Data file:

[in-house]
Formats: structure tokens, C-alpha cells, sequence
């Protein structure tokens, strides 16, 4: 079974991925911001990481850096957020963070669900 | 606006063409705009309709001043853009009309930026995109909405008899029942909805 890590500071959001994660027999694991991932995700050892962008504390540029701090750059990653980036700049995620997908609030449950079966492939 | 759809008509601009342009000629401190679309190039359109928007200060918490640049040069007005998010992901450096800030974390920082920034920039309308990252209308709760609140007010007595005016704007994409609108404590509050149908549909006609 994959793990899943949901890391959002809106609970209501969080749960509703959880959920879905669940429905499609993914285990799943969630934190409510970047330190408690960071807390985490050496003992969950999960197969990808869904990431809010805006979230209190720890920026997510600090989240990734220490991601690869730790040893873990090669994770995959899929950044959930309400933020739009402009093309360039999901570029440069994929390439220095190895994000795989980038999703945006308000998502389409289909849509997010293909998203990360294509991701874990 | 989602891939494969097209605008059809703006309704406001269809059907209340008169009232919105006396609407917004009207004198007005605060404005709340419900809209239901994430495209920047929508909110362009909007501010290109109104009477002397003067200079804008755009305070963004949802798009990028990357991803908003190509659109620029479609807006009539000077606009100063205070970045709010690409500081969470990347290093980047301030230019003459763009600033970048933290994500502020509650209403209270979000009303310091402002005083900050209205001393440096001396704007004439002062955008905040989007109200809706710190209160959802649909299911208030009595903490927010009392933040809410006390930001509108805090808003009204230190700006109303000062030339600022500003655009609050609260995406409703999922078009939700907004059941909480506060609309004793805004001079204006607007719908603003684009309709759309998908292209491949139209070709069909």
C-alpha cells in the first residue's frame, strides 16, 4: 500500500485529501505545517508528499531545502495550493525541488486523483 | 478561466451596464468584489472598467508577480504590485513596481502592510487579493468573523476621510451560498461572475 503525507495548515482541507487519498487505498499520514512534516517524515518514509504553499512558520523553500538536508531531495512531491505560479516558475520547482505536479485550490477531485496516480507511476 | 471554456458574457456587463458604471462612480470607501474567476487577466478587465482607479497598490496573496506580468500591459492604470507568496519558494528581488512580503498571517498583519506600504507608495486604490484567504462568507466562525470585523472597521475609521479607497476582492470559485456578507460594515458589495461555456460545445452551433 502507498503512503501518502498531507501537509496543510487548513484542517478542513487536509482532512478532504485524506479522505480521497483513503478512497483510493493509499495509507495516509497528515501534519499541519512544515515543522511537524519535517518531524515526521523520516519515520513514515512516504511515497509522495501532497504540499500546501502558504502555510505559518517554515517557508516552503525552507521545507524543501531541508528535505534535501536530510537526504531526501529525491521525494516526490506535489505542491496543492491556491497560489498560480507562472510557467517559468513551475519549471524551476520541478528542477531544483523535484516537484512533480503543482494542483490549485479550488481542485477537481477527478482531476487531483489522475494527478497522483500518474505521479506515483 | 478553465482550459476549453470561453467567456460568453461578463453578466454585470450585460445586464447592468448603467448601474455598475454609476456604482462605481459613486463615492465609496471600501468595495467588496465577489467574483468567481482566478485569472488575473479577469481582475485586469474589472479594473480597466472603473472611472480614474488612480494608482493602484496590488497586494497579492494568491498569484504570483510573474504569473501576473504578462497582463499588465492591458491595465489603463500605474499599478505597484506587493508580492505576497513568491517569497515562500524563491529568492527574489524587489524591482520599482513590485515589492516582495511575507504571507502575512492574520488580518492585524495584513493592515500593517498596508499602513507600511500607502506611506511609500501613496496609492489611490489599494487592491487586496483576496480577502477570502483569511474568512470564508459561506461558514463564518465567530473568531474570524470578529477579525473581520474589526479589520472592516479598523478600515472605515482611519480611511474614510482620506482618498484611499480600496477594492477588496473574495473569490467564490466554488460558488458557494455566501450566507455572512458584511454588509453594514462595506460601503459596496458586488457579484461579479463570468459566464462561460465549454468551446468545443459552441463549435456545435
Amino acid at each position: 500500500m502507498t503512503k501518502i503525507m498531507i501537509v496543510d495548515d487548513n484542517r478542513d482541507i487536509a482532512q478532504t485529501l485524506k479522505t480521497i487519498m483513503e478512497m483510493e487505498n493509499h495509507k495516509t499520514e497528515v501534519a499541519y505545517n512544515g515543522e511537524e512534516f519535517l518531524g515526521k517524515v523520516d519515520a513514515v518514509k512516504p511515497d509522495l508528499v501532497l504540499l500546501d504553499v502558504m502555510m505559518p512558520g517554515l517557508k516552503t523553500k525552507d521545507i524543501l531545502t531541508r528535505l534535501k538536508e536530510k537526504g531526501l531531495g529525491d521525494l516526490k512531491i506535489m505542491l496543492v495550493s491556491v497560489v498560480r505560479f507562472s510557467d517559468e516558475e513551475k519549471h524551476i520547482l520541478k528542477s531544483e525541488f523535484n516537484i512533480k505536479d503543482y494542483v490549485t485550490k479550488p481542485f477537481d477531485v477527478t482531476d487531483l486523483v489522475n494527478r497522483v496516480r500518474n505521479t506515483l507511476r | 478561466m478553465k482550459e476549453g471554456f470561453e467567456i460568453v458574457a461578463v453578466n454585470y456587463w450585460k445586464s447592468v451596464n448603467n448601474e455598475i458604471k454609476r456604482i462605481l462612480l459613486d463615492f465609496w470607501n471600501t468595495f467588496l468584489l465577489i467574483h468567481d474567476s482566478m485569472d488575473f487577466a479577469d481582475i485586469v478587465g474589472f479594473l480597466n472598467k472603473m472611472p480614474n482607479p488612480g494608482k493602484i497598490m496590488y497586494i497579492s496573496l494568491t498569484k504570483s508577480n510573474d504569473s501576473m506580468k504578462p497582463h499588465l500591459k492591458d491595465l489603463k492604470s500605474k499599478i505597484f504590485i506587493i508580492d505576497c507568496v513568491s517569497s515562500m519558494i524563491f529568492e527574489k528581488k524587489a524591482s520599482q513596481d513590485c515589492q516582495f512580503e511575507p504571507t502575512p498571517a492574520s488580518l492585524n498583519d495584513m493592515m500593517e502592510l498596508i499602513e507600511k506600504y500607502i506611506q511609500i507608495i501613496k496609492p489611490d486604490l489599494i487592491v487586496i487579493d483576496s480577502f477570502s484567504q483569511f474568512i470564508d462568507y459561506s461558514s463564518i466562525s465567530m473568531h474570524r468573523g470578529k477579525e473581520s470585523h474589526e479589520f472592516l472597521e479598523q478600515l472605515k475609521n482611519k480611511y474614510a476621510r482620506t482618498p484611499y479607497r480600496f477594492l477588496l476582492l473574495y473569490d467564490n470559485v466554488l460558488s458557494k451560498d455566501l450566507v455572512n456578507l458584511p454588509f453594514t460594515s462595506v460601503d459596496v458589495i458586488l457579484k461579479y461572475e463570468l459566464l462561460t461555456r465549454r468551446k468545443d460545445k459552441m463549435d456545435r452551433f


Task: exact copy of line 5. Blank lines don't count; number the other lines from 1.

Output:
Amino acid at each position: 500500500m502507498t503512503k501518502i503525507m498531507i501537509v496543510d495548515d487548513n484542517r478542513d482541507i487536509a482532512q478532504t485529501l485524506k479522505t480521497i487519498m483513503e478512497m483510493e487505498n493509499h495509507k495516509t499520514e497528515v501534519a499541519y505545517n512544515g515543522e511537524e512534516f519535517l518531524g515526521k517524515v523520516d519515520a513514515v518514509k512516504p511515497d509522495l508528499v501532497l504540499l500546501d504553499v502558504m502555510m505559518p512558520g517554515l517557508k516552503t523553500k525552507d521545507i524543501l531545502t531541508r528535505l534535501k538536508e536530510k537526504g531526501l531531495g529525491d521525494l516526490k512531491i506535489m505542491l496543492v495550493s491556491v497560489v498560480r505560479f507562472s510557467d517559468e516558475e513551475k519549471h524551476i520547482l520541478k528542477s531544483e525541488f523535484n516537484i512533480k505536479d503543482y494542483v490549485t485550490k479550488p481542485f477537481d477531485v477527478t482531476d487531483l486523483v489522475n494527478r497522483v496516480r500518474n505521479t506515483l507511476r | 478561466m478553465k482550459e476549453g471554456f470561453e467567456i460568453v458574457a461578463v453578466n454585470y456587463w450585460k445586464s447592468v451596464n448603467n448601474e455598475i458604471k454609476r456604482i462605481l462612480l459613486d463615492f465609496w470607501n471600501t468595495f467588496l468584489l465577489i467574483h468567481d474567476s482566478m485569472d488575473f487577466a479577469d481582475i485586469v478587465g474589472f479594473l480597466n472598467k472603473m472611472p480614474n482607479p488612480g494608482k493602484i497598490m496590488y497586494i497579492s496573496l494568491t498569484k504570483s508577480n510573474d504569473s501576473m506580468k504578462p497582463h499588465l500591459k492591458d491595465l489603463k492604470s500605474k499599478i505597484f504590485i506587493i508580492d505576497c507568496v513568491s517569497s515562500m519558494i524563491f529568492e527574489k528581488k524587489a524591482s520599482q513596481d513590485c515589492q516582495f512580503e511575507p504571507t502575512p498571517a492574520s488580518l492585524n498583519d495584513m493592515m500593517e502592510l498596508i499602513e507600511k506600504y500607502i506611506q511609500i507608495i501613496k496609492p489611490d486604490l489599494i487592491v487586496i487579493d483576496s480577502f477570502s484567504q483569511f474568512i470564508d462568507y459561506s461558514s463564518i466562525s465567530m473568531h474570524r468573523g470578529k477579525e473581520s470585523h474589526e479589520f472592516l472597521e479598523q478600515l472605515k475609521n482611519k480611511y474614510a476621510r482620506t482618498p484611499y479607497r480600496f477594492l477588496l476582492l473574495y473569490d467564490n470559485v466554488l460558488s458557494k451560498d455566501l450566507v455572512n456578507l458584511p454588509f453594514t460594515s462595506v460601503d459596496v458589495i458586488l457579484k461579479y461572475e463570468l459566464l462561460t461555456r465549454r468551446k468545443d460545445k459552441m463549435d456545435r452551433f